Dr Tamas Vonyo

Assistant Professor, Economic History

My research interests include the economic history of modern Germany and East Central Europe, the determinants of long-run growth, state capacity in fostering economic development, the economics of modern warfare, particularly World War II, and socialist industrialisation. I have been involved in collaborative research on comparative industrial development as member of the Groningen Growth and Development Centre. My most recent and forthcoming publications investigate the economic impact of World War II in post-war Germany, focussing on both geographical dislocation and structural disproportions. I am co-editor of a forthcoming collection of international research on the economic impact of the world wars. I am also preparing a monograph on the consequences of World War II for West German economic growth. My newest project seeks to determine the extent and the sources of relative economic decline in Eastern Europe under state socialism.

Current teaching

  • EH237 Theories and Evidence in Economic History
  • EH426/422 Quantitative Topics in Economic History I: Cross-section and Panel Data/Topics in Quantitative Economic History
  • EH401/414   Historical Analysis of Economic Change/Theories, Paths and Patterns of Late Development
  • EH483 The Development and Integration of the World Economy in the 19th and 20th Centuries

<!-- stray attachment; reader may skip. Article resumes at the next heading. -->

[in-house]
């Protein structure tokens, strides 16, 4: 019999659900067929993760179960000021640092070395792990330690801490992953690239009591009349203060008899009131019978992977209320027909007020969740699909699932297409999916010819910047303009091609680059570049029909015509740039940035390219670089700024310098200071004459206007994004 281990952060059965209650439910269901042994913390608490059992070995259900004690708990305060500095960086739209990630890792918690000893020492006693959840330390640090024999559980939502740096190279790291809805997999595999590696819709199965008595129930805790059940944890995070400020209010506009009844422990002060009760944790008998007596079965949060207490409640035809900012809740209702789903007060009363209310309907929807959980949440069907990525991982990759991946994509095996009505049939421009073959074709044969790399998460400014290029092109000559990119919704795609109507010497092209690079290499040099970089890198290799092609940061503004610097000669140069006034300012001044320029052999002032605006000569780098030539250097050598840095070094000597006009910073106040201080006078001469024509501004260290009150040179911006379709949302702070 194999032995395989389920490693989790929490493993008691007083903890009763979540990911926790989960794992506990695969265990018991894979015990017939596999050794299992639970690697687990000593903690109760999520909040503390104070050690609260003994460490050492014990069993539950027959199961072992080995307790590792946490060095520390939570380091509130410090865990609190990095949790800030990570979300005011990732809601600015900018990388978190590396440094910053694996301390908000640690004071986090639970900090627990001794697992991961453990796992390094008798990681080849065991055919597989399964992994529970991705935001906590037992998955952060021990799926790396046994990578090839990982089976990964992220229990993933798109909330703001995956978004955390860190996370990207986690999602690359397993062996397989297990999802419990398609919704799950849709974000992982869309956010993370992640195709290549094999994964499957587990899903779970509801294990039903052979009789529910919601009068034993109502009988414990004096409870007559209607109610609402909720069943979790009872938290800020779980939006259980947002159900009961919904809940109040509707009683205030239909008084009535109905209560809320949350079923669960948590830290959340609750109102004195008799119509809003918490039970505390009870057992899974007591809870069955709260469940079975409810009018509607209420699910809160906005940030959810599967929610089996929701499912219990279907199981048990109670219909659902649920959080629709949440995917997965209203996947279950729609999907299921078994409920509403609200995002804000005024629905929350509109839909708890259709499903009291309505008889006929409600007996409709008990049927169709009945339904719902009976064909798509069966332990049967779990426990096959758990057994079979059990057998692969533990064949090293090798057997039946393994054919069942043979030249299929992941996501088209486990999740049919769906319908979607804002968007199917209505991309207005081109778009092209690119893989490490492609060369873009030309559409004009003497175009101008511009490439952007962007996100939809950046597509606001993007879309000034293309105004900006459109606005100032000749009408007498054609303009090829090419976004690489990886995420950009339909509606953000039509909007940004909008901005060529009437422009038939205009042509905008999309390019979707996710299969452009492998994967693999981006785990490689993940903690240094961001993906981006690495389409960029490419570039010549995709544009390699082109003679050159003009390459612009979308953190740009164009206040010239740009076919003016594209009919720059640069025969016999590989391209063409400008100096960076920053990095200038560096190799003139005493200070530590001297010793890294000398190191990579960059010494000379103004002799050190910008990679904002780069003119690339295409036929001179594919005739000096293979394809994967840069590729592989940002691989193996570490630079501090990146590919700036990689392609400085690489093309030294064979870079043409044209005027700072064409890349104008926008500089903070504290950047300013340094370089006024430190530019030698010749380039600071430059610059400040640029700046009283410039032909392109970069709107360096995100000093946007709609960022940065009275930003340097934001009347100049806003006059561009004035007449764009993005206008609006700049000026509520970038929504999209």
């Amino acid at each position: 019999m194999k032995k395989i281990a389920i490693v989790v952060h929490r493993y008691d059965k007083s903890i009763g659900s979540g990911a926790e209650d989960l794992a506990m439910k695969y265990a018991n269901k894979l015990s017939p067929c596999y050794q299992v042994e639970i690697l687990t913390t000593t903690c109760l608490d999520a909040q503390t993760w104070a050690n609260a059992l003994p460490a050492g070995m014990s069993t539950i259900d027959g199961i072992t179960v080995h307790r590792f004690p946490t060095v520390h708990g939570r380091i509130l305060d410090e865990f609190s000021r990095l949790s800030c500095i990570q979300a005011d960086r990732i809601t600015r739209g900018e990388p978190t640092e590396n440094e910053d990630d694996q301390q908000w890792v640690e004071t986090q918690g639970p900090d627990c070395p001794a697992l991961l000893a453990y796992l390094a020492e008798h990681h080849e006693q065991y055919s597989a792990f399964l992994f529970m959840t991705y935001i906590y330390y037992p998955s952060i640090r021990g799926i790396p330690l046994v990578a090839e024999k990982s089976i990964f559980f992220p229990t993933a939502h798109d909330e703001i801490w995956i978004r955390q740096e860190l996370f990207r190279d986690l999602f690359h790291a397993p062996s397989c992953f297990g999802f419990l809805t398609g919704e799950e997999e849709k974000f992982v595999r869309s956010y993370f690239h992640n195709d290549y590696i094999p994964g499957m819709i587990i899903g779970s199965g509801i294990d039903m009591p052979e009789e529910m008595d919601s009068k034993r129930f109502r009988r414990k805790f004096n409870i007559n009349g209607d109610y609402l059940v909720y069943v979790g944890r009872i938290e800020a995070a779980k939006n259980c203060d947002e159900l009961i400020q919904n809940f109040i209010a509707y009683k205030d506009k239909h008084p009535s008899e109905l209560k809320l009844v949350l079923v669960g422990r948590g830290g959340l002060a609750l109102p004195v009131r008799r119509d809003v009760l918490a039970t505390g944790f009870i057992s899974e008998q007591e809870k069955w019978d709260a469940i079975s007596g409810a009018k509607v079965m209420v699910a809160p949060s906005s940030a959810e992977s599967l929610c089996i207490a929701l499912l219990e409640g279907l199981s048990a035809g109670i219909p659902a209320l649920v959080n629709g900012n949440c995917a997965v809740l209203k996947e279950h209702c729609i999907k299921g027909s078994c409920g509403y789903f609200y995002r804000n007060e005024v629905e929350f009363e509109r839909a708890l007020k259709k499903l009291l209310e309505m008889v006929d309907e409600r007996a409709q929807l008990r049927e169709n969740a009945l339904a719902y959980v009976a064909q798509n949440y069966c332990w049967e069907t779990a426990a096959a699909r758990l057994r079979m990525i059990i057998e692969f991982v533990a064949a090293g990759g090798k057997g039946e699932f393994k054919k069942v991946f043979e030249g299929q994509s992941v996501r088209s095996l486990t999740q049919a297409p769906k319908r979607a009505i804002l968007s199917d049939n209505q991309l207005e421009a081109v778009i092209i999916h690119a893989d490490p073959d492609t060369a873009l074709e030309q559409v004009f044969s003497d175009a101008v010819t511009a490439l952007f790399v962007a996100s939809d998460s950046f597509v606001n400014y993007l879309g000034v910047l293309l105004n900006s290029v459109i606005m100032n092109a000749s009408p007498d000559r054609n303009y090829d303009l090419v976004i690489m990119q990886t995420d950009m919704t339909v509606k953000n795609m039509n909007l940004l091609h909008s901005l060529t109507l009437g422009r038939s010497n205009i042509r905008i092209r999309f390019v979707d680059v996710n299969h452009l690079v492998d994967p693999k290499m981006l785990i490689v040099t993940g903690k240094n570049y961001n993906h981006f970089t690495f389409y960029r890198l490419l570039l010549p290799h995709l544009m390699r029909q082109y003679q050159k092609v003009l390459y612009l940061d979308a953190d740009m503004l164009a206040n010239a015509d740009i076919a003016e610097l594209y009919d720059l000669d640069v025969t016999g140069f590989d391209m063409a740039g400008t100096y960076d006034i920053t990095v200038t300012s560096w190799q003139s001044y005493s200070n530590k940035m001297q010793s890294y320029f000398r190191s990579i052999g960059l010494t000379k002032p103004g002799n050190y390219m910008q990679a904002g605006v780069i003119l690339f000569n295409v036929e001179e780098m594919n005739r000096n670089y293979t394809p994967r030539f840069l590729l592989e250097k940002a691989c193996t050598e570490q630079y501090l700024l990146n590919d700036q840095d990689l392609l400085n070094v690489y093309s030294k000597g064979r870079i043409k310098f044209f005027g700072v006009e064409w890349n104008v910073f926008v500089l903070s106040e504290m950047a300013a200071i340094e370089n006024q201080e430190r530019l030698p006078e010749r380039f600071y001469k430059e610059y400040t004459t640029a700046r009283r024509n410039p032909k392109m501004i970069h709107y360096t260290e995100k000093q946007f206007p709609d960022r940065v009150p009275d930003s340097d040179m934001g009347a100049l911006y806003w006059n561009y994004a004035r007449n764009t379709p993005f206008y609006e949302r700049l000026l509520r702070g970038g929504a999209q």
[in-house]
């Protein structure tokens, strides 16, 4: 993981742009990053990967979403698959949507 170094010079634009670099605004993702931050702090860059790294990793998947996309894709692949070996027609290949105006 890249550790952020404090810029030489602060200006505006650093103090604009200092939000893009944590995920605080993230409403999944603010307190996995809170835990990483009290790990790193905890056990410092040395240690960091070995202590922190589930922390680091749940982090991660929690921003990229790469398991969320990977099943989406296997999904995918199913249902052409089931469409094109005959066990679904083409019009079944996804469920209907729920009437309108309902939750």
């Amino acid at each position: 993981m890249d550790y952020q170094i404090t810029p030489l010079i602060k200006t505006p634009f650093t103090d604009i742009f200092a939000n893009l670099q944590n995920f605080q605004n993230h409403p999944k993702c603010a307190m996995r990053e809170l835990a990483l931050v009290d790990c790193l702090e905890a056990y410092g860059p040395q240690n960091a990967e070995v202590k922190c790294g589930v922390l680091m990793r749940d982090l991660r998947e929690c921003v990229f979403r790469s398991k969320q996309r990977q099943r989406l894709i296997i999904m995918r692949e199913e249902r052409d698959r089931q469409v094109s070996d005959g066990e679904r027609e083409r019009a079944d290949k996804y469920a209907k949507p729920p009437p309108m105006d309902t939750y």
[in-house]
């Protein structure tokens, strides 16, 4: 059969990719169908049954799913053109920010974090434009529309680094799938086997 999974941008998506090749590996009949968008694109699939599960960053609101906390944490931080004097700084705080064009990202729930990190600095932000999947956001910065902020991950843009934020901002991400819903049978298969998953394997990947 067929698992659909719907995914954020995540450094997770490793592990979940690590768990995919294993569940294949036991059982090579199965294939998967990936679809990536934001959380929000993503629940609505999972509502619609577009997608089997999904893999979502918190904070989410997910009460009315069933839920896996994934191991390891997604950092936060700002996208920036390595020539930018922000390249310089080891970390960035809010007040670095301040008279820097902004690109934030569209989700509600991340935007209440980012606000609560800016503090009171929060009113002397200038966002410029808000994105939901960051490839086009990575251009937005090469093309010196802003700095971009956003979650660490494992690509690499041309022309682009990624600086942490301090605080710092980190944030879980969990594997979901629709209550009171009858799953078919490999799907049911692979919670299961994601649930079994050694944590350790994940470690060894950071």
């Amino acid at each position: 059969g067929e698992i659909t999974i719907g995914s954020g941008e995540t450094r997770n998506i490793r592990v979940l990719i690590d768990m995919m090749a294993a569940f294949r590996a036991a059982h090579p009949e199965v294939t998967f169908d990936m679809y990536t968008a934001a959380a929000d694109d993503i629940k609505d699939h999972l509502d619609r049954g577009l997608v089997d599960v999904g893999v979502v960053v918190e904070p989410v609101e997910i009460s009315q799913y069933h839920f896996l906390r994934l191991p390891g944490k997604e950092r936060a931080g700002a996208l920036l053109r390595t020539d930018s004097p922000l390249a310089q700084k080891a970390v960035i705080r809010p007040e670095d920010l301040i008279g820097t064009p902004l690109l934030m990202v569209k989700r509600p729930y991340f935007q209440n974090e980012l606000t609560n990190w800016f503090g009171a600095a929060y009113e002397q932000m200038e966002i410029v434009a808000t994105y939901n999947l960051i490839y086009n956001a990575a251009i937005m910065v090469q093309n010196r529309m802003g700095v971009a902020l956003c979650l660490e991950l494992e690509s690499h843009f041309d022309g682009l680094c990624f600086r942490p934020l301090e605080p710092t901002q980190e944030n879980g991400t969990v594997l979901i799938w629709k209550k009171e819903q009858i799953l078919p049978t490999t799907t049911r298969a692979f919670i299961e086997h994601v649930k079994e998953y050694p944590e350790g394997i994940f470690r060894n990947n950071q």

Books

  • Kriegswirtschaft und ihre Folgen (co-edited with Jochen Streb), Jahrbuch für Wirschafts-geschichte, vol. 55, 2 (Berlin, 2014), forthcoming.
  • Modell Deutschland: The Development of the West German Economy from a Growth Theoretical and Economic Policy Perspective[in Hungarian] (Pécs, 2006).

Journal Articles

  • ‘The Wartime Origins of the Wirtschaftswunder: The Growth of West German Industry, 1938-1955’, Jahrbuch für Wirtschaftsgeschichte, vol. 55, 2 (2014), forthcoming.
  • ‘The Roots of Economic Failure: What Explains East Germany’s Falling Behind between 1945 and 1950?’ (with Albrecht Ritschl), European Review or Economic History, vol. 18, 2 (2014), pp. 166-184.
  • ‘The Bombing of Germany: The Economic Geography of War-Induced Dislocation in West German Industry’, European Review of Economic History, vol. 16, 1 (2012), pp. 97-118.
  • Socialist Industrialisation or Post-War Reconstruction: Understanding Hungarian Economic Growth, 1949-1967’, Journal of European Economic History, vol. 39, 2 (2010), pp. 253-300.
  • ‘Post-War Reconstruction and the Golden Age of Economic Growth’, European Review of Economic History, vol. 12, 2 (2008), pp. 221-241.

  

 

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